Checkpoint/Restore In Userspace, or CRIU, is a software tool for Linux that allows freezing a running application (or part of it) and checkpointing it to disk as a collection of files. The files can then be used to restore and run the application from the point where it was frozen. The distinctive feature of the CRIU project is that it is mainly implemented in user space. Back in 2012, when Andrew Morton accepted the first checkpoint/restore (C/R) patches to the Linux kernel, the idea to implement saving and restoring of running processes in user space seemed kind of crazy. Yet, four years later, not only is CRIU working, it has also attracted more and more attention. Before CRIU, there had been other attempts to implement checkpoint/restore in Linux (DMTCP, BLCR, OpenVZ, CKPT, and others), but none were merged into the mainline. Meanwhile CRIU survived, which attests to its viability. Some time ago, I implemented support for the Test Anything Protocol format into the CRIU test runner; creating that patch allowed me to better understand the nature of the CRIU testing process. Now I want to share this knowledge with LWN readers. [...] The CRIU tests are quite easy to use and available for everyone. Moreover, the CRIU team has a continuous-integration system that consists of Patchwork and Jenkins, which run the required test configurations per-patch and per-commit. Patchwork also allows the team to track the status of patch sets to make the maintainer's work easier. The developers from the team always keep an eye on regressions. If a commit breaks a tree, the patches in question will not be accepted.
  • Open-source Wire messenger gets encrypted screen-sharing
    Chat app Wire has been rapidly adding feature as of late as it looks to gain some traction against the myriad of competitors out there. The latest trick in its arsenal is screen sharing. Now you can click on the new screen-sharing button to, well, share your screen during a call (if you’re on a desktop, that is). It works during group chats too and, as with all Wire communications, is encrypted end-to-end. Wire believes it’s the first messaging app to include end-to-end encryption.
  • SPI board election results are available
    Software in the Public Interest (SPI) has completed its 2016 board elections. There were two open seats on the board in addition to four board members whose terms were expiring. The six newly elected members of the board are Luca Filipozzi, Joerg Jaspert, Jimmy Kaplowitz, Andrew Tridgell, Valerie Young, and Martin Zobel-Helas. The full results, including voter statistics, are also available.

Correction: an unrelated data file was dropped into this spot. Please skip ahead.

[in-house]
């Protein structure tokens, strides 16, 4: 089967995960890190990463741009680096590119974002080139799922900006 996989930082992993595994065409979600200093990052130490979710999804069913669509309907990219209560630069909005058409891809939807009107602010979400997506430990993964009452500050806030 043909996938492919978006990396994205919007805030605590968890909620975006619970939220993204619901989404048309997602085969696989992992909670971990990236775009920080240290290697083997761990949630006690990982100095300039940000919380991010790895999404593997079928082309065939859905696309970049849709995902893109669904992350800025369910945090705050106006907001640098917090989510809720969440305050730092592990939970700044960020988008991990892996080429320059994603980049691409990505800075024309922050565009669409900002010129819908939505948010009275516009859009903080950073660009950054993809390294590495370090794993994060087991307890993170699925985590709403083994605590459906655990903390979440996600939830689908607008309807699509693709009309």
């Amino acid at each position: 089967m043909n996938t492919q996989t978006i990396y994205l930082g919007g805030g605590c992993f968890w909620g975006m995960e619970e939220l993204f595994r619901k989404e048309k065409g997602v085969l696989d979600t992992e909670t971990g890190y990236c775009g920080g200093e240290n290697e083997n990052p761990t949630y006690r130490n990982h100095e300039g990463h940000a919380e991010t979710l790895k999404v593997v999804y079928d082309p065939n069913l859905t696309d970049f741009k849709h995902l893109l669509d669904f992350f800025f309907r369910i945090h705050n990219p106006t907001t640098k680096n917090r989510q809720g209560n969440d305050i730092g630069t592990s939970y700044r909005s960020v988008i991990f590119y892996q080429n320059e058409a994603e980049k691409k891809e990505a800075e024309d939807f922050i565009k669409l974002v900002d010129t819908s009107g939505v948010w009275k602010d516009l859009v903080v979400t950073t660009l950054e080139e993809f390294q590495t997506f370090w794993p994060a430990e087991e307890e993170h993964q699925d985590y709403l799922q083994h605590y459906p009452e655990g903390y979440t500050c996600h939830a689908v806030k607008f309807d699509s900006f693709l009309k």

• SFK 2016 - Call for Speakers
    Software Freedom Kosova is an annual international conference in Kosovo organized to promote free/libre open source software, free culture and open knowledge, now in its 7th edition. It is organized by FLOSSK, a non governmental, not for profit organization, dedicated to promote software freedom and related philosophies.
  • Microsoft's Next Open Source Target Could Be PowerShell: Report
  • Open-source drug discovery project advances drug development
  • The First-Ever Test of Open-Source Drug-Discovery
  • Open-Source Drug Discovery a Success
  • CNS - Open-Source Project Spurs New Drug Discoveries
    Medicines for Malaria Venture, a nonprofit group based in Geneva, Switzerland, distributed 400 diverse compounds with antimalarial activity — called the Malaria Box — to 200 labs in 30 nations in late 2011. The findings from subsequent studies and analyses were published Thursday in the journal PLOS Pathogens. Distributing the Malaria Box to various labs enabled scientists to analyze the compounds and develop findings that have led to more than 30 new drug-development projects for a variety of diseases. As a stipulation to receiving the samples, the various research groups had to deposit the information from their studies in the public domain.
  • Wire and Launchkit go open source, a water flow monitoring system, and more news
  • Apache, astsu, Biscuit, Python, Puppet 4, systemd & more!
  • The Onion Omega2: The Latest Router Dev Board
  • Build a $700 open source bionic prosthesis with new tutorial by Nicolas Huchet of Bionico
    The 3D printing community has already successfully taken over the market for cosmetic prostheses, as fantastic initiatives like E-NABLE have proven. But the world of bionics is a different place and just a handful of makers have gone there with any form of success, such as the very inspiring Open Bionics. But even 3D printed bionic prostheses are definitely within our reach, as French open source fanatic Nicolas Huchet of Bionico has proven. Though by no means a making expert himself, he 3D printed his own open source bionic hand during a three month residency at FabLab Berlin and has now shared all the files – including an extensive tutorial – online. This means you can now 3D print your very own bionic prosthesis at home for just $700.
  • BCN3D Technologies develops open source 3D printed 'Moveo' robotic arm for schools
    Designed from scratch and developed by BCN3D engineers in collaboration with the Generalitat de Catalunya’s Departament d’Ensenyament (Department of Education), the BCN3D Moveo is an Arduino Mega 2560-powered, 3D printed robotic arm which could enable schools and colleges in Spain and elsewhere to teach students the basics of robotics, mechanical design, and industrial programming. When the Departament d’Ensenyament approached BCN3D one year ago regarding the possibility of an educative robotics project, the tech organization jumped at the chance to get on board.

Security Leftovers

10 hot Android smartphones that got price cuts recently

With numerous smartphone getting launched each month, brands always adjust prices to give slightly competitive edge to older smartphone models and also to clear inventories. Here are 10 smartphones that got price cuts recently. Read more